Interesting article in the NY Times today on how the attitudes of workers have changed during the pandemic. Reluctant to return to their old jobs, and cushioned by federal benefits, people are looking for something better. Many, of course, are demanding more pay, guaranteed hours, improved working conditions. But quite a few are asking for something different: a path upward.
What many Americans want, it seems, is not just a job but a career. And companies are responding; surveying the job openings on internet hiring sites, the Times finds that mentions of "training" and "opportunities for advancement" have increased by a third over last year. Companies like hotels and restaurant chains are dangling, not just improved pay, but the chance to move into supervisory jobs. Some are rethinking what jobs actually require a college degree, allowing more entry-level people to move into white collar slots.
Careerism seems to be a big preoccupation in the firms I have worked for. Every time senior management offers people a chance to ask questions, usually after a presentation about some re-organization or another, many queries focus on career paths: how do I move up? How do I get the experience I need to move up? Can I get support for training? The project management courses I consider to be a chore are seen by many as a plum reward, and there is, I was shocked to discover, a scrum to get into them whenever they are offered.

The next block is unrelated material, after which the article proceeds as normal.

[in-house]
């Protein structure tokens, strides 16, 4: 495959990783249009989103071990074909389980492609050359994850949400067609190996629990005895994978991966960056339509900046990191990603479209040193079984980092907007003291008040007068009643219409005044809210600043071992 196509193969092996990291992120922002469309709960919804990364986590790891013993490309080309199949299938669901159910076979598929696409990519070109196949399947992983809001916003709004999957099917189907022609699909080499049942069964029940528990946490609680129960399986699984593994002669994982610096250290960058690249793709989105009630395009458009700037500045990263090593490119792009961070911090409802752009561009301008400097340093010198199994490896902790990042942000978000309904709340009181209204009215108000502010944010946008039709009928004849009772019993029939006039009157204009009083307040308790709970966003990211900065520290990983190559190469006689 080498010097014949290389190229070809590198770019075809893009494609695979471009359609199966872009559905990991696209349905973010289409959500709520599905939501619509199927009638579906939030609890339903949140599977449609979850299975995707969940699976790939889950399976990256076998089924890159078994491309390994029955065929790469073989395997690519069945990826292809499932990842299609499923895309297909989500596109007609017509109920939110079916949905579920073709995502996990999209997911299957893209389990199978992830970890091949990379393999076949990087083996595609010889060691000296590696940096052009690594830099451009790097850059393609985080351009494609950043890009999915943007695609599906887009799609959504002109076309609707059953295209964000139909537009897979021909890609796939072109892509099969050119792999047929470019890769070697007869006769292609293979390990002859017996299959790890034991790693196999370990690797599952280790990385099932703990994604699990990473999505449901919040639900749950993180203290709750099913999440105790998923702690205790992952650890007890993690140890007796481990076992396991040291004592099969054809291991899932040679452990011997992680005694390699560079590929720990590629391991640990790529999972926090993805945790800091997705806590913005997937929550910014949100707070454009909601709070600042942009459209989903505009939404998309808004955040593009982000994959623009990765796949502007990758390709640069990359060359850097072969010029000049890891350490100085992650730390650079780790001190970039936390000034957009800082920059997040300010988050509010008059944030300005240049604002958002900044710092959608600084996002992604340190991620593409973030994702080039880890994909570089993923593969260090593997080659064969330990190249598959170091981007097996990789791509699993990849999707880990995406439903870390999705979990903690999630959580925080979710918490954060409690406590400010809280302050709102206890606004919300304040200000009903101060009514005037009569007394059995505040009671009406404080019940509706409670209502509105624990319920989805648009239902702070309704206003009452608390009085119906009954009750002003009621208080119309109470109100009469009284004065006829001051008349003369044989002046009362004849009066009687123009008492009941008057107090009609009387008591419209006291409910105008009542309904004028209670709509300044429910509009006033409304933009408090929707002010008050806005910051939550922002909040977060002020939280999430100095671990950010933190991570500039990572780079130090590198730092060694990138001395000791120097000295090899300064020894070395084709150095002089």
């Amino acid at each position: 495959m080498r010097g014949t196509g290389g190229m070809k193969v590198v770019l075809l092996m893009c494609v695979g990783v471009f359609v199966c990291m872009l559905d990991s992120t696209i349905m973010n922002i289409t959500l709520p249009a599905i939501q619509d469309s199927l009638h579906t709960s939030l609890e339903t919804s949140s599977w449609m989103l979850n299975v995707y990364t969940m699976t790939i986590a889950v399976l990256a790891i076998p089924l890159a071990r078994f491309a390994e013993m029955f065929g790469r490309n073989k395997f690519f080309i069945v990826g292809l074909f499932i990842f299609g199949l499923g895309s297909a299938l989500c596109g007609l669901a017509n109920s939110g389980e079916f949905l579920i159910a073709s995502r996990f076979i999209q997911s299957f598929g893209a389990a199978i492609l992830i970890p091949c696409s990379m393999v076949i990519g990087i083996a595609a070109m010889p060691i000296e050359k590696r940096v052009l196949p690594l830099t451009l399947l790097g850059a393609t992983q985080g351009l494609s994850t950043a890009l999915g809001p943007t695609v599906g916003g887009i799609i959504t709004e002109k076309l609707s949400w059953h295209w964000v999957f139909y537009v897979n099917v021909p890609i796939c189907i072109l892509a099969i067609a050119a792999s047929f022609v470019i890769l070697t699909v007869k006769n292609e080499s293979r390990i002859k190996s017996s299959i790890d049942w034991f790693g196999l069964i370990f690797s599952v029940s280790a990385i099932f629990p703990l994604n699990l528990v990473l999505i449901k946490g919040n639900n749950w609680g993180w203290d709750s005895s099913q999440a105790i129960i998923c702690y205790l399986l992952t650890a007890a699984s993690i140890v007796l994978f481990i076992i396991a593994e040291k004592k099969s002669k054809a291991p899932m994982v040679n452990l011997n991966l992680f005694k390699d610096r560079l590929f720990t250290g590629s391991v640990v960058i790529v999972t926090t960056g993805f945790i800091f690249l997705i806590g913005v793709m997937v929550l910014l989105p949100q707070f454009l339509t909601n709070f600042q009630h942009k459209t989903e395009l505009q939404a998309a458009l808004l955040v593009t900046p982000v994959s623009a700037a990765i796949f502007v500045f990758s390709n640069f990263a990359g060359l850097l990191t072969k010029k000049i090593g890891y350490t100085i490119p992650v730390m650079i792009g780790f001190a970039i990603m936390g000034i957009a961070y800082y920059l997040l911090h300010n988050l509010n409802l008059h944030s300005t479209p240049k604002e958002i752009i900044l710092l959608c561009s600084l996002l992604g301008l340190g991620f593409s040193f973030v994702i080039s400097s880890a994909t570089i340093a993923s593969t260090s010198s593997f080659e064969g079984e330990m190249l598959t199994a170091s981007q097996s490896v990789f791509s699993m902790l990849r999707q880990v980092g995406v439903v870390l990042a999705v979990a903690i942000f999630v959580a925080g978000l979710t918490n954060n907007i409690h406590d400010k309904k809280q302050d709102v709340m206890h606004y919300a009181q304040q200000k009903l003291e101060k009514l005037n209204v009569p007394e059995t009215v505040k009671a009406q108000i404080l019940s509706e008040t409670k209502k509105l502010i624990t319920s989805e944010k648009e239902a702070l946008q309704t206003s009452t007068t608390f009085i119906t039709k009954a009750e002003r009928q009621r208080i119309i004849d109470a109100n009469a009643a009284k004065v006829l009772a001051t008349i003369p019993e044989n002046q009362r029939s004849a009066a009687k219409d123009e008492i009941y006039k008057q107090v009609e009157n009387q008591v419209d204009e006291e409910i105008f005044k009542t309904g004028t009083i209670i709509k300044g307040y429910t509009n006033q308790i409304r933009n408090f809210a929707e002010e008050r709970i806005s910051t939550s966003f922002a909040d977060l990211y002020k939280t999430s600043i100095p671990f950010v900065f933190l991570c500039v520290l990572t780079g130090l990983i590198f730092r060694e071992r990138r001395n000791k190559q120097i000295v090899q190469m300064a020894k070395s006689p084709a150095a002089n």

This is one of the things that I find most striking about our world: many people want a ladder to climb. They are ok with low wages now if they believe they will move up in the future. They want the things that go with a career: rising pay, more impressive titles, training in new skills, travel to conferences or seminars. And also, maybe, respect and a greater sense of self worth.
I have said this before, but it seems like the main reward our society has to offer people who are doing the right things is a career with a visible path, however narrow and difficult, toward the top.